Why Computing Innovation is Slower at Work than at Home


On their home PC’s people are experimenting with a variety of technologies and techniques long before they are supported in the workplace. Many people at home have replaced their laptops with I-Pads, to the extent where they even can run Windows on their I-Pads. Workers who type more tend to prefer the laptops, but the visually oriented, particularly executives, have moved on from notebooks to the tablet paradigm. Use of alternative devices by employees and having them supported by IT in the workplace is a fairly new idea, and the pace of acceptance of change moves slowly. Adoption of new operating systems with desirable features for workers will certainly be delayed for years with the new Windows 8 operating system, for instance. They employees that will really want to move to Windows 8 use multiple devices for computing, and they will want to take advantage of the synchronization features that help them keep the same files in the same locations on all of their machines.

Some at home have already discovered a variety of cloud services, from I-Tunes, to Amazon to Carbonite. Home users find them convenient and inexpensive, particularly for maintaining backups and storing media files like movies and music. Cloud tools for the business like Microsoft Office 365 and Google Docs are ready for the business world, but most IT departments at work have not considered the savings, efficiency, or speed available in the Cloud. They cling to their servers and the aging applications that run on them. Do not blame the IT departments or think that they are not excited about the latest technology. The reason that IT departments are slow to adopt is that a well-run IT department has the most well-defined set of rules of any department in an organization. These rules all fall under one or often all of the following five cornerstones of corporate IT departments:

  1. Maintain Projects On-Time and Under or on-Budget.

  2. Ensure Maximum Up-time.

  3. Maintain a Positive Relationship with Almost All Employees.

  4. Ensure Strict Conformity to Organization Policy

  5. Follow Executive Directives to the Spirit of the Message not Just the Letter.

A Client Experience with the Cloud

One of our clients, attorney Jennifer Drossman, has found unanticipated help by moving to the Cloud. She was at a meeting far from her office, and she needed additional documents from her server. Because she had Microsoft Office 365 with Cloud Faxing, she located the documents she needed right on her I-Phone, changed them to suit the date and situation by editing on her phone, and finally she printed the documents at the meeting by faxing them from her I-Phone to the fax at her location.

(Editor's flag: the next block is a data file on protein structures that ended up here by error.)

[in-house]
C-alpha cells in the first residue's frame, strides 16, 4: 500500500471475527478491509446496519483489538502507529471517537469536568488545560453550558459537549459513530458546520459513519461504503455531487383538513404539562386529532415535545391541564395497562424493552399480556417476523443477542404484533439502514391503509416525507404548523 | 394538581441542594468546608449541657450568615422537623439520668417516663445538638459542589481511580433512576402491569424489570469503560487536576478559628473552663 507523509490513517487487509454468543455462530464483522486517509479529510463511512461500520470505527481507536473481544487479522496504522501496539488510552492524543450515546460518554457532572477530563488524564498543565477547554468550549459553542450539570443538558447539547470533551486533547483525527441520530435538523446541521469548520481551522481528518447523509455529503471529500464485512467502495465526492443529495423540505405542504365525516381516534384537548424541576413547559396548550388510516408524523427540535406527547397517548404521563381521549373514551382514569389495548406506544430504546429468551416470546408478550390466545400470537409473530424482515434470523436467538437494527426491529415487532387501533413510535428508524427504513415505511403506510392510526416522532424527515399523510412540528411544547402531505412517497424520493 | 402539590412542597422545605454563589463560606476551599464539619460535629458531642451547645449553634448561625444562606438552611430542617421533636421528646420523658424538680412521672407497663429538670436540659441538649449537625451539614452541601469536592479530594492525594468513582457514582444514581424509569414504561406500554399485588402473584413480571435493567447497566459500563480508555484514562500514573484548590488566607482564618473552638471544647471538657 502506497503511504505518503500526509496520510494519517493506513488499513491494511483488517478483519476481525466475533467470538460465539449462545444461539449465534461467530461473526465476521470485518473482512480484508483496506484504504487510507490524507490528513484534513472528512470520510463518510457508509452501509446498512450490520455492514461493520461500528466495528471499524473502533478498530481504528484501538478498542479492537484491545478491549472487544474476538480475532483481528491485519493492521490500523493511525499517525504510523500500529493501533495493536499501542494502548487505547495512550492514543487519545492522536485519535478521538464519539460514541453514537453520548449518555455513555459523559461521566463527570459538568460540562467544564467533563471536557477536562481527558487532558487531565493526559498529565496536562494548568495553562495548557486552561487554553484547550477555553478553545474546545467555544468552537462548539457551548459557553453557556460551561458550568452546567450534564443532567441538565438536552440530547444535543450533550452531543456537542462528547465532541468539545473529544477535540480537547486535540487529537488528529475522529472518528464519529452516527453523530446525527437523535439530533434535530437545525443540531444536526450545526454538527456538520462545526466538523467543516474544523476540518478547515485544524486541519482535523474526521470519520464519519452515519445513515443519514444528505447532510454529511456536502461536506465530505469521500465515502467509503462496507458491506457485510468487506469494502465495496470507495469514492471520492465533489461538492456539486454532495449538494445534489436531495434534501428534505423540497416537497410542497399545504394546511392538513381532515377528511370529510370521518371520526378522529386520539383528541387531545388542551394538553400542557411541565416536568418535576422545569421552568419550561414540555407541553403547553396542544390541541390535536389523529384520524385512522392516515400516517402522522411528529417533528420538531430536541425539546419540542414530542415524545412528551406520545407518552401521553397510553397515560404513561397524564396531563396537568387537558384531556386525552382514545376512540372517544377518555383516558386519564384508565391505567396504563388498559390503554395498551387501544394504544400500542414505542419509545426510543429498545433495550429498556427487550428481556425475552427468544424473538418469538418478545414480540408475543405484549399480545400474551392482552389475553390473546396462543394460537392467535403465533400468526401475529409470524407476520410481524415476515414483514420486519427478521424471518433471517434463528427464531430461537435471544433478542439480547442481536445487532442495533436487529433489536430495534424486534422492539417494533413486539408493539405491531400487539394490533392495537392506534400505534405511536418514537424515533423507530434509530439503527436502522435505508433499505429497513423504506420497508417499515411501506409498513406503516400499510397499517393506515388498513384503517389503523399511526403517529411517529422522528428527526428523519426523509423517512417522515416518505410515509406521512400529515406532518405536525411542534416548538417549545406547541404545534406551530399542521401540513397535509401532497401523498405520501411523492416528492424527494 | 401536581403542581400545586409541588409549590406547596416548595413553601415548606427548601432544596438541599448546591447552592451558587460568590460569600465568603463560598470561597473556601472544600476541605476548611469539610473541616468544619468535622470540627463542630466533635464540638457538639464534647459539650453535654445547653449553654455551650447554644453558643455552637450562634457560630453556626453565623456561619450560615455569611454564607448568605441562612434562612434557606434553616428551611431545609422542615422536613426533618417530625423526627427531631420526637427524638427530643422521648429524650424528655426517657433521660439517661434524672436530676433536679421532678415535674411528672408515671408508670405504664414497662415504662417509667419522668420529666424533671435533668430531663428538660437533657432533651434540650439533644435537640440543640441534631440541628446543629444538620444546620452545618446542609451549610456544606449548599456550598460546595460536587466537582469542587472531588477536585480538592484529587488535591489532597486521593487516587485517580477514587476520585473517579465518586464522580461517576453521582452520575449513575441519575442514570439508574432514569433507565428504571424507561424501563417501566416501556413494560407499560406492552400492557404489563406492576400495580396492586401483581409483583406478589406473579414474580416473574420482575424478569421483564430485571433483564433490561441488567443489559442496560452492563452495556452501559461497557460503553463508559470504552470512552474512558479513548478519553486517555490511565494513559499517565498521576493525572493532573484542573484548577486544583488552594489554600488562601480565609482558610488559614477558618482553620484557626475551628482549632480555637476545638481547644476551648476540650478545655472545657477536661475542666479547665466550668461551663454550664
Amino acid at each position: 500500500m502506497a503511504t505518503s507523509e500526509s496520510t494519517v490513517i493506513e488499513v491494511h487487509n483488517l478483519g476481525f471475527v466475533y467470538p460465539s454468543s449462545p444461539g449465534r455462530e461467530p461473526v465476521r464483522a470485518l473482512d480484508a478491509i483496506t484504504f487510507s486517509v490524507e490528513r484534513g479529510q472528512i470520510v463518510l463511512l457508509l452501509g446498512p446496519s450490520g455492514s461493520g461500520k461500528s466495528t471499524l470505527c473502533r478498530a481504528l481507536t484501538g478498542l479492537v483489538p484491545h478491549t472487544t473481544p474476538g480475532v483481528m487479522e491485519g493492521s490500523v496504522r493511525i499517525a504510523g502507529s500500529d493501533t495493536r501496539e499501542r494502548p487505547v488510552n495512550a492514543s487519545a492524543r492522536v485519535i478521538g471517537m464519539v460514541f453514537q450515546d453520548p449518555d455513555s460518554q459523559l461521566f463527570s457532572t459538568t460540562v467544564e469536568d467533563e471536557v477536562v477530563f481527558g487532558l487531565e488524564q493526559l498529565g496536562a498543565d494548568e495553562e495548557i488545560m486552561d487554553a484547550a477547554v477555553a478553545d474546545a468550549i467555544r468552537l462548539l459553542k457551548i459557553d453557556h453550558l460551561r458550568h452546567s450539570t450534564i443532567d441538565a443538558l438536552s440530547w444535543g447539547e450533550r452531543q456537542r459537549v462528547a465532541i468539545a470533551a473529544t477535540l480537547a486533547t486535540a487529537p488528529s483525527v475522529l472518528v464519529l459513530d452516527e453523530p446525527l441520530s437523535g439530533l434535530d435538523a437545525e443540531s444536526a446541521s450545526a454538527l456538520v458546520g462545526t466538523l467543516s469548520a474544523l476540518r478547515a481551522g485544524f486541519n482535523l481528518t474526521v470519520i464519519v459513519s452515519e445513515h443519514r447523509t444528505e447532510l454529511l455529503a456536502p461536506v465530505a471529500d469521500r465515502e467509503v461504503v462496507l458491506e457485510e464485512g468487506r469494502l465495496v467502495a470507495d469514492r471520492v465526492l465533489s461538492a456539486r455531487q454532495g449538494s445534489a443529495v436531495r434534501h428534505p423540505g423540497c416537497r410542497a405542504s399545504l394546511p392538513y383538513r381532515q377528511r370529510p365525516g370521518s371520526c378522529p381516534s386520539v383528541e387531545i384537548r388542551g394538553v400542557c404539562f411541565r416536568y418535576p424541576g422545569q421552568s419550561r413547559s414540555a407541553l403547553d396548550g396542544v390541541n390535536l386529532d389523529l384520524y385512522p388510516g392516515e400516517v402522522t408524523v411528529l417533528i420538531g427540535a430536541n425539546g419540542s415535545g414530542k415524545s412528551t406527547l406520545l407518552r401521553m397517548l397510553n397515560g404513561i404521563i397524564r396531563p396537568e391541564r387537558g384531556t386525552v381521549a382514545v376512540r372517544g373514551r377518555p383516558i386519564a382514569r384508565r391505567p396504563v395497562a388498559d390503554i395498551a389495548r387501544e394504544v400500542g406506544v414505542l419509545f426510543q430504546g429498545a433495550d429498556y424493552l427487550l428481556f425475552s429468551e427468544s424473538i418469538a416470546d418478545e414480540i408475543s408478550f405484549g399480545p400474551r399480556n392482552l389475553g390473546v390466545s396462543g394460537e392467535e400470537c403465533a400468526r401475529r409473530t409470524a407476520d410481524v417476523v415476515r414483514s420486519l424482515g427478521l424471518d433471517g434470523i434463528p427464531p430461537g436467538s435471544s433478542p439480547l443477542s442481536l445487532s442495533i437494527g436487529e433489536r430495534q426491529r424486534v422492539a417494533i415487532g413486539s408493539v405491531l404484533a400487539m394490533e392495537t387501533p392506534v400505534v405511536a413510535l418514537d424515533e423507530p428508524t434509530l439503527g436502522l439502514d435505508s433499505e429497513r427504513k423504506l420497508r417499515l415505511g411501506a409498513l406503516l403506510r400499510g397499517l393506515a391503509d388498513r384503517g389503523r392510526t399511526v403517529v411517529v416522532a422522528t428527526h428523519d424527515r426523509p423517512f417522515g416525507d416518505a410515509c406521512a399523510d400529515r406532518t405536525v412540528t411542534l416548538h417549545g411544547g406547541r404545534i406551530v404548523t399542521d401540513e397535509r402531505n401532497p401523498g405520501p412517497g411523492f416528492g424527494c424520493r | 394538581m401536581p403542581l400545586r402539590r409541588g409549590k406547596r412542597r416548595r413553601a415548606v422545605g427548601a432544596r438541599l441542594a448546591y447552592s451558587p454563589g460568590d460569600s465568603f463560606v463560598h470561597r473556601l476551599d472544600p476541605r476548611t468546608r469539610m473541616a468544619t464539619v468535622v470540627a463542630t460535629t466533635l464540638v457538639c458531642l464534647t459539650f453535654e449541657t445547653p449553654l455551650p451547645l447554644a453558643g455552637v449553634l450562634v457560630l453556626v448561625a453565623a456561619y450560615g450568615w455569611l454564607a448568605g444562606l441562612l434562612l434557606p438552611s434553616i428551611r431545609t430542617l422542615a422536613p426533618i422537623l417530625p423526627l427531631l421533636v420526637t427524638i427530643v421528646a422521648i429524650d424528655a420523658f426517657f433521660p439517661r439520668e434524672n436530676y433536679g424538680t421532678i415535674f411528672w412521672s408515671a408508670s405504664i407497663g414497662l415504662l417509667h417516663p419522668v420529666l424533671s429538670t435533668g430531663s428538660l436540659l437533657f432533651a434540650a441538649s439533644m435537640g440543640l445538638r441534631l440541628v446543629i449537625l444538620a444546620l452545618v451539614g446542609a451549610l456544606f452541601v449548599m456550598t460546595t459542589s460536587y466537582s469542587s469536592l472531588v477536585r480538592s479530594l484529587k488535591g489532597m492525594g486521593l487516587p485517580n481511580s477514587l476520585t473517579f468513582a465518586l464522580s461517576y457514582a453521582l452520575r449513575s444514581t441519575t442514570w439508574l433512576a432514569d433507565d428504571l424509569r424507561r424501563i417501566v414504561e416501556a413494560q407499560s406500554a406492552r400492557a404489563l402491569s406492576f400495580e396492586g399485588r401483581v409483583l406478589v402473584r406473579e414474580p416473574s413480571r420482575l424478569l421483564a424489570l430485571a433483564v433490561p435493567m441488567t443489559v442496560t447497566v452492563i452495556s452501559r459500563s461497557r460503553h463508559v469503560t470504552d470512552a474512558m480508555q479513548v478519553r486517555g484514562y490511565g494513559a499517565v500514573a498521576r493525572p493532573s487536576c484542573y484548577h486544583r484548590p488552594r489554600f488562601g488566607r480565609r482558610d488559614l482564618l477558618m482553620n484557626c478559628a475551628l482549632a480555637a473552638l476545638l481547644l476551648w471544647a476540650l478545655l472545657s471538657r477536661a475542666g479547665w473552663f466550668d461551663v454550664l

What Drives IT Department Decisions

Because IT departments have best practices that are standardized for almost every eventuality, supporting a new Windows operating system requires much research and testing. An outsider to the world of IT may think that there are impartial, scientific, and fact based test results published for new operating systems. The truth is that everything written about new software is more in the form of an overview, and never detailed enough to replace the testing your IT department must do with a new version of Windows. The department must also be very aware of how sensitive most users are to change. A few employees will want a new operating system version, but most will feel that learning new ways of doing things will cost them existing functionality and that the learning process will distract them from and delay their work. If an IT department were to suggest moving to the cloud, it is likely that the manager suggesting the move would have her or his job on the line, now dependent on the perceived outcome of the move to the Cloud. Because change will inevitably serve to disrupt organizations in the short-term, an IT department usually waits for the directives for change to come from the collected executives they answer to. In very small businesses and professional offices, there is no IT department, and Office 365 is an amazing opportunity for achieving better and more efficient work and collaboration for offices with two or more people. Interestingly enough, the Cloud also offers a product for IT staff to maintain, monitor, and repair all non-hardware related issues remotely and with excellent automation and monitoring tools called Windows Intune. It helps maintain licensing compliance, includes the latest edition of Windows with licenses. Windows Updates can be decided upon and rolled out or not installed across the company from a dashboard. Remote assistance allows IT staff and consultants to take over your computer and fix issues more quickly than if they had to visit.

The rewards are compelling, and we are seeing so many organizations of all sizes benefit from moving to the Cloud. We hope that home use of Cloud technology by executives and professionals with an office will demand access from their IT consultants or employees today. Enjoy the benefits of the Information Age by having everything at your fingertips and you will always make the best decisions.

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